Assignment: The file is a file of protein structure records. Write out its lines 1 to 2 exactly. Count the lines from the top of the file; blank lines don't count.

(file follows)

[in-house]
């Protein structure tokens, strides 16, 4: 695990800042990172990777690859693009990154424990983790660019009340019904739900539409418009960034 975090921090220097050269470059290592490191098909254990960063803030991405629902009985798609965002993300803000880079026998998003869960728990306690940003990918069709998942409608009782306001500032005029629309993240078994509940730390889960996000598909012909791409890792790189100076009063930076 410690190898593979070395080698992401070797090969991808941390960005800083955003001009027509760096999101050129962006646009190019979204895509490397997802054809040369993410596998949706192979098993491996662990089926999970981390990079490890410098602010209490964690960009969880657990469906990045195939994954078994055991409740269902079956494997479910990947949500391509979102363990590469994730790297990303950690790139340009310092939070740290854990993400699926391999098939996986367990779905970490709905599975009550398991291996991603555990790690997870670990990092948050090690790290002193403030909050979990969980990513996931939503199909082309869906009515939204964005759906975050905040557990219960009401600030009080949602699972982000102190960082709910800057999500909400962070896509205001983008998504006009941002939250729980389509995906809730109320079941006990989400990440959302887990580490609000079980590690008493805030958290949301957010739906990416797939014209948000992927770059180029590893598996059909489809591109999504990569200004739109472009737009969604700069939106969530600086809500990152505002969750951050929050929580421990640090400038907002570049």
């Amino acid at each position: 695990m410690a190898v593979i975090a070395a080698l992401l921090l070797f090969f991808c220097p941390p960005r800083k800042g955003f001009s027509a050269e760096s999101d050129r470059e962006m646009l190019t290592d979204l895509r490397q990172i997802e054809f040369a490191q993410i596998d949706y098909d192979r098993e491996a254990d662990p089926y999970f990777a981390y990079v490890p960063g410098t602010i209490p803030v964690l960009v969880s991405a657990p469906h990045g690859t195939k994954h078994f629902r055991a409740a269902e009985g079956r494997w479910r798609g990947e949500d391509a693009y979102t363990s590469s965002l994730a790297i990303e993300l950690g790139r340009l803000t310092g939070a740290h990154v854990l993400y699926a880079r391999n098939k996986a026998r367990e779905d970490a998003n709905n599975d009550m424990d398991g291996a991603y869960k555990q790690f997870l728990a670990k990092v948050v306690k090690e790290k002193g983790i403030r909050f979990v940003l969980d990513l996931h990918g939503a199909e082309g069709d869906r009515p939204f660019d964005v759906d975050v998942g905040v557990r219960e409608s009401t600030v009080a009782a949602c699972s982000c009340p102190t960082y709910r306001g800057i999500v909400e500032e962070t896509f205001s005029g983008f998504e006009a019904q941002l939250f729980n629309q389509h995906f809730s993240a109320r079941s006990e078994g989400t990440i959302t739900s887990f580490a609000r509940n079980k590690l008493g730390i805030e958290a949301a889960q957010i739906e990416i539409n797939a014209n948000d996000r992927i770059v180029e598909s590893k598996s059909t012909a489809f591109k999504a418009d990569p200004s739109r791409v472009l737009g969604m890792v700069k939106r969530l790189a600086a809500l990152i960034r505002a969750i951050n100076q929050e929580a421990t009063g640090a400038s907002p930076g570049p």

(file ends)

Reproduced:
[in-house]
């Protein structure tokens, strides 16, 4: 695990800042990172990777690859693009990154424990983790660019009340019904739900539409418009960034 975090921090220097050269470059290592490191098909254990960063803030991405629902009985798609965002993300803000880079026998998003869960728990306690940003990918069709998942409608009782306001500032005029629309993240078994509940730390889960996000598909012909791409890792790189100076009063930076 410690190898593979070395080698992401070797090969991808941390960005800083955003001009027509760096999101050129962006646009190019979204895509490397997802054809040369993410596998949706192979098993491996662990089926999970981390990079490890410098602010209490964690960009969880657990469906990045195939994954078994055991409740269902079956494997479910990947949500391509979102363990590469994730790297990303950690790139340009310092939070740290854990993400699926391999098939996986367990779905970490709905599975009550398991291996991603555990790690997870670990990092948050090690790290002193403030909050979990969980990513996931939503199909082309869906009515939204964005759906975050905040557990219960009401600030009080949602699972982000102190960082709910800057999500909400962070896509205001983008998504006009941002939250729980389509995906809730109320079941006990989400990440959302887990580490609000079980590690008493805030958290949301957010739906990416797939014209948000992927770059180029590893598996059909489809591109999504990569200004739109472009737009969604700069939106969530600086809500990152505002969750951050929050929580421990640090400038907002570049």